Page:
Docker Security Concerns

When using Docker containers in production, it is important to be aware of Docker security concerns.

Host System Security

All Docker containers are built upon the host system's kernel. If the host system's kernel has security bugs, those bugs are also present in the containers.

In particular, Docker leverages two Linux features:

  • Namespaces, to isolate containers from each other and make sure that a container can't establish unauthorized connections to another container.
  • cgroups, to limit the resources (CPU, memory, IO) that each container can consume.

The administrators of a system running Docker should be particularly careful to upgrade the kernel whenever security bugs to these features are fixed.

Docker, like most container technologies, uses the runC open source library. runC security bugs are likely to affect Docker.

Finally, Docker's own security bugs potentially affect all containers.

It is important to note that when we upgrade the kernel, runC or Docker itself we cause downtime for all the containers running on the system.

Images Security

Docker containers are built from images. If security is a major concern, you should make sure that the images you use are secure.

If you want to be sure that you are pulling authentic images, you should only pull images signed with Docker Content Trust.

The images should create and use a system user with less privileges than root. For example, the MariaDB daemon usually runs as a user called mysql, who belongs the mysql group. There is no need to run it as root (and by default it will refuse to start as root). Containers should not run it as root. Using an unprivileged user will reduce the chances that a bug in Docker or in the kernel will allow the user to gain access to the host system.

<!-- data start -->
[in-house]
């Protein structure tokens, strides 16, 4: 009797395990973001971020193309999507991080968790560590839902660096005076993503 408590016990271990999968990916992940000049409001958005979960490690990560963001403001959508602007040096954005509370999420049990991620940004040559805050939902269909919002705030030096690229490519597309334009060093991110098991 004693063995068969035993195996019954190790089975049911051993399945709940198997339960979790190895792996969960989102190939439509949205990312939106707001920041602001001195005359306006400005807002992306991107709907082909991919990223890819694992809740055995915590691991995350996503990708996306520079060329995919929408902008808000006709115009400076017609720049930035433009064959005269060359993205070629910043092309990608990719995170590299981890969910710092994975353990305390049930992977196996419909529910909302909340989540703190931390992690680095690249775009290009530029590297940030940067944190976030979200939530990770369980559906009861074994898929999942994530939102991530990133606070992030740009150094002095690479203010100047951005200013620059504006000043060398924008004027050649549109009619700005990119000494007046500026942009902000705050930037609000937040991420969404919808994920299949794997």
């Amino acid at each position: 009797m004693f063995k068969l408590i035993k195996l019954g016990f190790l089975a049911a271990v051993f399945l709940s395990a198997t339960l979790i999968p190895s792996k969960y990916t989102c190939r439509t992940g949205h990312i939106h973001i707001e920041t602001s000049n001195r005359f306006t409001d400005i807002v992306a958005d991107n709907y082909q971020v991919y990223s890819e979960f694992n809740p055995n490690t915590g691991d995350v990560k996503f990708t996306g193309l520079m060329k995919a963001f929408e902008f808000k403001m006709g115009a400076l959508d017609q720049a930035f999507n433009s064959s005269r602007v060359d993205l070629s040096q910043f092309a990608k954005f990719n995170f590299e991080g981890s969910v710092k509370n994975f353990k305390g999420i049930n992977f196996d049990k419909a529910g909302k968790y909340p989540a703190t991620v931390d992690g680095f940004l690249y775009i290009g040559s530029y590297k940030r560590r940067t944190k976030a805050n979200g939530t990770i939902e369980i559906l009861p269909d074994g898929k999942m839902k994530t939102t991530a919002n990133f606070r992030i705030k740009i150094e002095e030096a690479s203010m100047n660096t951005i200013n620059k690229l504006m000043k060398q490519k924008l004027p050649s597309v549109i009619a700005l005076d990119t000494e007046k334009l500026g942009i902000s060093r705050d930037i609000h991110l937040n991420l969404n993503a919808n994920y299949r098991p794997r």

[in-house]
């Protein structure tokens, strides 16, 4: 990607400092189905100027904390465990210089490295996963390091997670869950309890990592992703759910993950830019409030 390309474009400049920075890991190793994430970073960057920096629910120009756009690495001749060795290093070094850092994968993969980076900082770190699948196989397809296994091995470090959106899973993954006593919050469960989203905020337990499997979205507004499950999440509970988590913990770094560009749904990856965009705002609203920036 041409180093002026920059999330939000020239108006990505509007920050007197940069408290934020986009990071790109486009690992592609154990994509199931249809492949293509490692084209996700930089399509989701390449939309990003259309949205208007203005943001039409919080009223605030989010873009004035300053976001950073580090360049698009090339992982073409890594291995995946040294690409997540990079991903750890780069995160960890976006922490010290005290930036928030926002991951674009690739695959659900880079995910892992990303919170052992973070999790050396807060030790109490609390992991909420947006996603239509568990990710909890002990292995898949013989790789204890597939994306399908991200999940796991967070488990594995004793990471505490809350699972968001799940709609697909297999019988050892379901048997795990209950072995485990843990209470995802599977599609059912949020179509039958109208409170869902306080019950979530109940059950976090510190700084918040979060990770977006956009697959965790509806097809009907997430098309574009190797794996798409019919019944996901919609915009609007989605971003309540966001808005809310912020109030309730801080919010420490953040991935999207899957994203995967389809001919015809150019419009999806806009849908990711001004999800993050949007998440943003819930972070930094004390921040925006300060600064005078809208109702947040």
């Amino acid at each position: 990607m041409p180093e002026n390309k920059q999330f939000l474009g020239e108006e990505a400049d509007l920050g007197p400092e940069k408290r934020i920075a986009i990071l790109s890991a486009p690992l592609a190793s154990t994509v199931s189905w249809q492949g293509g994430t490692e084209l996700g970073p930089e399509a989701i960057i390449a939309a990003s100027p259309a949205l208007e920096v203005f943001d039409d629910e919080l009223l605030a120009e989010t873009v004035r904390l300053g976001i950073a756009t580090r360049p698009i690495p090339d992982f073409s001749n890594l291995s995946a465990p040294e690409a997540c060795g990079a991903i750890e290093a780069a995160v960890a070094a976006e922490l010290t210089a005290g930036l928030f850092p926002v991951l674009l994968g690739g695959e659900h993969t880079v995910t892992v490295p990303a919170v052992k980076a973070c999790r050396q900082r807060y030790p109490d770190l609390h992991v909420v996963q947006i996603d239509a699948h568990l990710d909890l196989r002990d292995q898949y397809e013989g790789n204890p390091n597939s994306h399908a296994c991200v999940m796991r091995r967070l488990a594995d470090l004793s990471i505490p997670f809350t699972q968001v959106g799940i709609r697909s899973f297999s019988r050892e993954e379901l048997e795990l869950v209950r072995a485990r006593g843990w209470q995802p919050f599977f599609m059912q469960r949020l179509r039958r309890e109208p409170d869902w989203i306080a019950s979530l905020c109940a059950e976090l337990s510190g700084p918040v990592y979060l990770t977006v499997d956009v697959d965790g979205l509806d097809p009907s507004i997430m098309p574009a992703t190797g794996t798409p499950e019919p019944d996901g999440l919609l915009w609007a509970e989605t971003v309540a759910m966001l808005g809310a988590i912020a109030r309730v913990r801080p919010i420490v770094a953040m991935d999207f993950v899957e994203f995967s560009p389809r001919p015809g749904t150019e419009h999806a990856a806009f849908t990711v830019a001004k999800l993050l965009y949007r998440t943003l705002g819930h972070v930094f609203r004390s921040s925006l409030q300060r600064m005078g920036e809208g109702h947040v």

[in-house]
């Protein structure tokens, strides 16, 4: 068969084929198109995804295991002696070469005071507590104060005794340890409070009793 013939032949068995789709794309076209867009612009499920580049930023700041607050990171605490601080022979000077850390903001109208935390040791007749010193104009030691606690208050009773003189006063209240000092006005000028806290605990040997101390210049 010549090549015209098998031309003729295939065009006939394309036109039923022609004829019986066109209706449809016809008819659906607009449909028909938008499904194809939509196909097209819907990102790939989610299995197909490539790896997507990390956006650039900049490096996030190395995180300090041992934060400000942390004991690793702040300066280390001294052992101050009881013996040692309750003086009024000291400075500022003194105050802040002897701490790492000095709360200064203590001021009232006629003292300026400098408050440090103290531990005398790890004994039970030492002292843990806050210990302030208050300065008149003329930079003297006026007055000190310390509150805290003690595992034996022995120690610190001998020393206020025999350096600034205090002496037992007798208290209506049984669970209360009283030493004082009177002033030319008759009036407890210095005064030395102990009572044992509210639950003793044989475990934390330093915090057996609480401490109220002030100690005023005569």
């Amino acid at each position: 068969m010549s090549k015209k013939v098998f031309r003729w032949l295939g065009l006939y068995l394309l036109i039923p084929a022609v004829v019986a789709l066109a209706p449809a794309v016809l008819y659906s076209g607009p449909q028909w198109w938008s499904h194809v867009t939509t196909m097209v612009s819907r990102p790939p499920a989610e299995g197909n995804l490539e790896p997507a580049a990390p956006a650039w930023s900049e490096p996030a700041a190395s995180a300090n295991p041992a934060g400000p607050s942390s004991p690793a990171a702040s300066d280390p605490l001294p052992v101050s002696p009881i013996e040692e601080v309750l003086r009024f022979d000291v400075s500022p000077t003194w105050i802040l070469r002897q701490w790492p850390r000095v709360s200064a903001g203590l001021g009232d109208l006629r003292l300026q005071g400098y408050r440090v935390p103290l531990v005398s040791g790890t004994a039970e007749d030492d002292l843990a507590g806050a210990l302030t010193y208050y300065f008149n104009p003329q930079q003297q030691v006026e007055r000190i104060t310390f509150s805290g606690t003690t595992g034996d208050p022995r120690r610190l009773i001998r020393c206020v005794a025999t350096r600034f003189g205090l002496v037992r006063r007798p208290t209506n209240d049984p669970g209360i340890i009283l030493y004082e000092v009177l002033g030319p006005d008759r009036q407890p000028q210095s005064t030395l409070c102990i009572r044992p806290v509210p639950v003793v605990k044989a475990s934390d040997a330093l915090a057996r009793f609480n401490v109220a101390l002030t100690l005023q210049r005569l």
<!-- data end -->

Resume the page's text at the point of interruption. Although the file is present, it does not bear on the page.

Updated images should be used. An image usually downloads packages information at build time. If the image is not recently built, a newly created container will have old packages. Updating the packages on container creation and regularly re-updating them will ensure that the container uses packages with the most recent versions. Rebuilding an image often will reduce the time necessary to update the packages the first time.

Security bugs are usually important for a database server, so you don't want your version of MariaDB to contain known security bugs. But suppose you also have a bug in Docker, in runC, or in the kernel. A bug in a user-facing application may allow an attacker to exploit a bug in those lower level technologies. So, after gaining access to the container, an attacker may gain access to the host system. This is why system administrators should keep both the host system and the software running in the containers updated.


For more information, see the following links:

Content initially contributed by Vettabase Ltd.


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